Legislative efforts to condemn and criminalize the Boycott, Divestment, and Sanctions (BDS) movement for Palestinian liberation are nothing new, but a particularly concerning effort emerging from the U.S. Senate is attracting attention from all sides. The Israel Anti-Boycott Act (S. 720), sponsored by Sens. Ben Cardin (D-Md.) and Rob Portman (R-OH), would impose some of the toughest penalties on supporters of boycotts against Israel that we’ve ever seen–not only would those who violate the Act be charged with a felony, but they would also face minimum civil penalty of $250,000, a maximum criminal penalty of $1 million and 20 years in prison, according to a report on the bill by The Intercept.
While it’s worth noting that the bill targets businesses and commercial interactions and doesn’t explicitly target all individuals who support the BDS movement, it’s still highly alarming for a number of reasons. First, the bill is written in a very peculiar and shady, if not a downright deceptive, manner. Rather than explicitly listing the penalties mentioned above, for example, the bill merely amends the Export-Import Bank Act of 1945 to add joining boycotts against Israel that are led by foreign government or international governing bodies (think: the United Nations).
Thus, to see the full extent of what the harsh penalties for violating the Act would actually be, you have to do a fair amount of digging. As a result, we’re seeing a number of senators from both sides of the aisle (truly, nothing unites our country’s two parties like opposing anti-occupation efforts) who don’t actually seem to know that much about the bill they’re supporting. Even one of the bill’s main sponsors, Sen. Cardin, doesn’t seem to fully understand what his own bill does, insisting that the bill doesn’t impose criminal sanctions against people who violate the bill (even though it does).
Though at first, this may seem absurd, it’s actually not unheard of in this day and age for members of Congress to not have a full grasp on legislation that they decide to sponsor. The influence of special interest groups that we hear so much about during election season manifests itself in co-authoring and pushing legislation, and this case is no different: the Israel Anti-Boycott Act was “drafted with the assistance of the American Israel Public Affairs Committee (AIPAC),” a leading member of the pro-Israel lobby and a group widely acknowledged as one of the most powerful special interest groups nationwide.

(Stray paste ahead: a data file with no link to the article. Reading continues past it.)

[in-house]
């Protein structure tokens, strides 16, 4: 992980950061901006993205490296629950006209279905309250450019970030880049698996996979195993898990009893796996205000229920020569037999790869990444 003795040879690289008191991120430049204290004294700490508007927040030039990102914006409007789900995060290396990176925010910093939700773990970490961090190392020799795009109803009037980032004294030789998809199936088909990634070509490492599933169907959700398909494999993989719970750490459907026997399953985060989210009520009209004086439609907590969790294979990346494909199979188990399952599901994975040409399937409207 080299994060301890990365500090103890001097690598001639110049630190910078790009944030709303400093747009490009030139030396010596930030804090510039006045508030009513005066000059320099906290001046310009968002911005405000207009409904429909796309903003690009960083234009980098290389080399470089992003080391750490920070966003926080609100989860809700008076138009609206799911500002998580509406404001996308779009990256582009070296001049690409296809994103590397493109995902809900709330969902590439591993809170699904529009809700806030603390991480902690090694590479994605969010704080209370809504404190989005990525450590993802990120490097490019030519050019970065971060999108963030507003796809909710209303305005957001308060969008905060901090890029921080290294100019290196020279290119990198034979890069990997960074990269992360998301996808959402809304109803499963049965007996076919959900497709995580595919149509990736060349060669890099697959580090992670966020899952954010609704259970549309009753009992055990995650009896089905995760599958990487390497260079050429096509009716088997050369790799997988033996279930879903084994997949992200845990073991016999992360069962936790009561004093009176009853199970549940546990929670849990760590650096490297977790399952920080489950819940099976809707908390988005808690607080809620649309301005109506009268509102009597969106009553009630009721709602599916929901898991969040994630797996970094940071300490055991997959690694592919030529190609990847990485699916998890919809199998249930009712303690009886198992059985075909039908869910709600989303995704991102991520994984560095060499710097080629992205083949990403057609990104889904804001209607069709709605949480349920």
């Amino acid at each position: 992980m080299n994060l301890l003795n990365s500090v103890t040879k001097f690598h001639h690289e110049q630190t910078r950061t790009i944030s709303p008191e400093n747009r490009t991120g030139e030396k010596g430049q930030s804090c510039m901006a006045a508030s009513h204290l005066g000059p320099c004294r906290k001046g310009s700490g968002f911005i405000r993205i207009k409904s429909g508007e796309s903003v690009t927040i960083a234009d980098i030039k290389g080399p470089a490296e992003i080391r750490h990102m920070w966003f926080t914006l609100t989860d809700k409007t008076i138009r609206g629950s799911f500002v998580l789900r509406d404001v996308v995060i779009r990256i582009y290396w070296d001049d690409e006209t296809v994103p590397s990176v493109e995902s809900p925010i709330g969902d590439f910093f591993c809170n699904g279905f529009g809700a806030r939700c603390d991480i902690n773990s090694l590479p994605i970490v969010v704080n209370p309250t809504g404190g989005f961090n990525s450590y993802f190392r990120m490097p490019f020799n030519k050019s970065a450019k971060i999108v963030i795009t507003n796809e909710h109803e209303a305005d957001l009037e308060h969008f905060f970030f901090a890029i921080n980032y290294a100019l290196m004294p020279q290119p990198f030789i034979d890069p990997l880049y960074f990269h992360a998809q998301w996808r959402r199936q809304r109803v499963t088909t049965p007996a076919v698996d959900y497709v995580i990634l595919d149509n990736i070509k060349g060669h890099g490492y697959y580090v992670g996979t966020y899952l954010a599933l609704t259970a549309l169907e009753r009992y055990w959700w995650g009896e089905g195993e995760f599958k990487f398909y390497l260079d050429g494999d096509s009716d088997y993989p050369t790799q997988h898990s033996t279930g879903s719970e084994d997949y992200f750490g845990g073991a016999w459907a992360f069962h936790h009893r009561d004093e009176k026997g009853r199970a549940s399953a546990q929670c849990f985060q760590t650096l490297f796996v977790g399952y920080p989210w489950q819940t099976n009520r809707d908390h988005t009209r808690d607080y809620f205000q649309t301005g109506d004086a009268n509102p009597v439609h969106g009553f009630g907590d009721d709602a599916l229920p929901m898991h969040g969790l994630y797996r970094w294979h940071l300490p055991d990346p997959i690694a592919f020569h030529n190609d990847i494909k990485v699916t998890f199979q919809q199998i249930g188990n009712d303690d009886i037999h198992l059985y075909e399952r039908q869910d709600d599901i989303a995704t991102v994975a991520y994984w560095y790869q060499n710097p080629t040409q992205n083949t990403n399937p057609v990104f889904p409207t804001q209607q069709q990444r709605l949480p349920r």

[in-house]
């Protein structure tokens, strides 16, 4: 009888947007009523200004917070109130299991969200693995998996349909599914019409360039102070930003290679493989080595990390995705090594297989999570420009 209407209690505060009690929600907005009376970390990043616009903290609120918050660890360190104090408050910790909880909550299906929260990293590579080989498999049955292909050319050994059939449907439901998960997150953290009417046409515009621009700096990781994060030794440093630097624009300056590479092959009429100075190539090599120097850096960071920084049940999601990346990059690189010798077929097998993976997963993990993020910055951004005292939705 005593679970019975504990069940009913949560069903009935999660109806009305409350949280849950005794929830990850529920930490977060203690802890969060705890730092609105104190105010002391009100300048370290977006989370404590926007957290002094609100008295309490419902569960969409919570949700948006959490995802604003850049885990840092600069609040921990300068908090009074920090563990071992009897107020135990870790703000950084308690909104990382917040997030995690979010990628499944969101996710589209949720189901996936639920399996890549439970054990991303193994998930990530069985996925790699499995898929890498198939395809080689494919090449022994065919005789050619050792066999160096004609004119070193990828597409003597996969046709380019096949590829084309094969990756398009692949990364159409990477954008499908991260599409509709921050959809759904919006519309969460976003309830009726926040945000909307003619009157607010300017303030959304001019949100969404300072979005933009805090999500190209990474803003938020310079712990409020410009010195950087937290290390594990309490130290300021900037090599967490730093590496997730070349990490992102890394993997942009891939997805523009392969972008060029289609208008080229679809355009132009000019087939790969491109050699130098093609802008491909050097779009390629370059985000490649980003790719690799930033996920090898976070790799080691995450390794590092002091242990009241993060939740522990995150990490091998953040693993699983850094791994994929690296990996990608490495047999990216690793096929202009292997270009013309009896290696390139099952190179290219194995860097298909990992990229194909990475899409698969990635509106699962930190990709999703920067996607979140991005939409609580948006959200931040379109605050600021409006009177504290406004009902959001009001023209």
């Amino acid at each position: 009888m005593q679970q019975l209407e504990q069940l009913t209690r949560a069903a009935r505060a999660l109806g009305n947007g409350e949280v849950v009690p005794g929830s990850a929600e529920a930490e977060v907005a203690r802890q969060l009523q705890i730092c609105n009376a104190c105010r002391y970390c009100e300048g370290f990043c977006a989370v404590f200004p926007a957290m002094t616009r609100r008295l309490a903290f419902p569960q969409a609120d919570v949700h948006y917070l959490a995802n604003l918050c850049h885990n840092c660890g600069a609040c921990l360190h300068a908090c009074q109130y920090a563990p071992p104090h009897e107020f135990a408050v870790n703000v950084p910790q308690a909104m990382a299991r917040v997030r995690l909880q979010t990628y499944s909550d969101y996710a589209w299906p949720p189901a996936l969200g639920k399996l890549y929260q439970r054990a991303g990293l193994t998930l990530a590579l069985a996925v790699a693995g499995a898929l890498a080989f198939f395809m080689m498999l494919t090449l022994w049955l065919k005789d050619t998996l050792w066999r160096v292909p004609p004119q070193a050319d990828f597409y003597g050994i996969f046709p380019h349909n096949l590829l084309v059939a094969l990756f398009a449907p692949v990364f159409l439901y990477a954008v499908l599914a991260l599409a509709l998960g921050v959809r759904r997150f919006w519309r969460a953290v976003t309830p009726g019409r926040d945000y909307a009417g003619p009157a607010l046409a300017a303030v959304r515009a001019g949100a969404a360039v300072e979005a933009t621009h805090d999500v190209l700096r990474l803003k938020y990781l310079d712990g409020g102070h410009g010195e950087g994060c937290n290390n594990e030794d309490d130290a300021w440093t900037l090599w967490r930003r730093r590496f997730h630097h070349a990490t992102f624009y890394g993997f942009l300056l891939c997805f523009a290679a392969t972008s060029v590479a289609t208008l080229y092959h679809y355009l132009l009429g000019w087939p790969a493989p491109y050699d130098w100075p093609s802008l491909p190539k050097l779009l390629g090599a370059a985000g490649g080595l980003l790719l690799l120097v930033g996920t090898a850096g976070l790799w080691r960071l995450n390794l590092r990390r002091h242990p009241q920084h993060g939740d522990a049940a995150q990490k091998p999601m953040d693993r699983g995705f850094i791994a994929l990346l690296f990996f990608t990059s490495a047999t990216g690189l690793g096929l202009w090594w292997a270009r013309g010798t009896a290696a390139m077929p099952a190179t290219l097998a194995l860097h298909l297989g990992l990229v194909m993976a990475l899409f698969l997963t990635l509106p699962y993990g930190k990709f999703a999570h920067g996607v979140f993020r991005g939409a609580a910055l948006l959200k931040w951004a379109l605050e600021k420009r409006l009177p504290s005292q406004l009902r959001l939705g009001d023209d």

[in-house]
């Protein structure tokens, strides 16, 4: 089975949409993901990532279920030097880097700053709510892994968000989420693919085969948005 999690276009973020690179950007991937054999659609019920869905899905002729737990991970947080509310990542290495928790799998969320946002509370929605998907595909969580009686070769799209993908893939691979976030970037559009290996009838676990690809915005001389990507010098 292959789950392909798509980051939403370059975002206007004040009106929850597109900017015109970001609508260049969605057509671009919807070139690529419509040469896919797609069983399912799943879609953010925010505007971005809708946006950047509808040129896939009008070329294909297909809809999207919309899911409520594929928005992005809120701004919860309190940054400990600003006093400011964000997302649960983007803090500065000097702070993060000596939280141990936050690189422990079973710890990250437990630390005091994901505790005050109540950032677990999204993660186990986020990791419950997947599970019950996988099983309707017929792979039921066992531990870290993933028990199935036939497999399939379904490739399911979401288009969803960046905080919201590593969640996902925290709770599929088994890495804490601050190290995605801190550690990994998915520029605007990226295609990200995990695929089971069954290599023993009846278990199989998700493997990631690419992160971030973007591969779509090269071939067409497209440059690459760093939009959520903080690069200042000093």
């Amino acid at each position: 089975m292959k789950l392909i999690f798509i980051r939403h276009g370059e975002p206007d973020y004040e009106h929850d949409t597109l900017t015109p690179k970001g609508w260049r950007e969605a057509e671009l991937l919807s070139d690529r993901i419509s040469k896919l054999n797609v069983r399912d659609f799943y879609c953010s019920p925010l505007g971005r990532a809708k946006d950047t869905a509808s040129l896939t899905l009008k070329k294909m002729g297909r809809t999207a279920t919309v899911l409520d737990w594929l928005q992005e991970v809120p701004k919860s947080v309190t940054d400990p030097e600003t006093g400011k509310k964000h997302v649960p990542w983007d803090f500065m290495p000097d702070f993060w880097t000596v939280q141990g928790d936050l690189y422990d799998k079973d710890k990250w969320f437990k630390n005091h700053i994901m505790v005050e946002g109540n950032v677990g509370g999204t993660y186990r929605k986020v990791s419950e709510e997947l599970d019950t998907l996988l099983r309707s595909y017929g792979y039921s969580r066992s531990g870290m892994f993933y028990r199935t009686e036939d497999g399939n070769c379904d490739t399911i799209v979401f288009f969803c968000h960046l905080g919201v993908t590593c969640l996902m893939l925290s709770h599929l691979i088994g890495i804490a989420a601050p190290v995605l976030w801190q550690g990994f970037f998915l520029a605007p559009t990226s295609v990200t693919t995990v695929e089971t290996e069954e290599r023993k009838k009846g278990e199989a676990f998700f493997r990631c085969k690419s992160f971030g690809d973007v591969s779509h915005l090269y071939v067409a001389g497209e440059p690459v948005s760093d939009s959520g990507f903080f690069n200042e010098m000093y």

As a result, we’re seeing a number of senators from both sides of the aisle (truly, nothing unites our country’s two parties like opposing anti-occupation efforts) who don’t actually seem to know that much about the bill they’re supporting.
Of course, aside from its shoddy drafting, the bill also raises some serious concerns about the idea of free speech. The American Civil Liberties Union (ACLU) has come out strongly in opposition to the bill in a letter that, “This bill would impose civil and criminal punishment on individuals solely because of their political beliefs about Israel and its policies.” Several Senators that The Intercept asked regarding the letter declined to comment, citing that they had not yet read the letter, but others, like Sen. Chris Coons (D-DE), seemed unfazed by the ACLU’s concerns, stating merely that, “I continue to support a strong U.S./Israel relationship.”
This, too, however, is not uncommon in the broader scope of discussion surrounding the Israeli Occupation. Regardless of one’s party affiliation, an alarming common trend among U.S. public officials – members of Congress, governors, you name it – seems to be to be staunchly supporting of free speech in all cases except this one. As The Intercept points out, Palestine Legal and the Center for Constitutional Rights have seen so many instances where the right to free speech took a backseat in defense of Israel that they’ve actually come up with a simple, self-explanatory name for the phenomenon: “the Palestine Exception.”
What isn’t as common though, and what backers of the BDS movement may take a small bit of comfort in, is that at least one organization that is usually anti-BDS has actually come out against this bill, and it’s a big one. In a surprise move, J Street issued a statement urging senators to oppose the bill. In addition to citing free speech concerns similar to those brought up by the ACLU, the J Street letter mentioned the perceived danger of a bill so broad that it makes no distinctions between the State of Israel and Israeli settlements. While the State of Israel is an internationally recognized government, Israeli settlements in the Palestinian Territories are in direct violation of international law. To endorse a bill that calls for Americans to criminalize efforts to work against violations of international law is a level of absurdity that even J Street cannot get behind.
The most important thing to remember, even in the face of legislation this ridiculous and downright authoritarian, is that the fight for Palestinian liberation is far from dead, though its opponents repeatedly wish it would be. If anything, as Mondoweiss founder Philip Weiss points out, these constant efforts to shut down BDS are a sign that Bibi & Friends are scared of its power – and that’s definitely a sign that no matter how slow and painful the fight for liberation is, it’s working.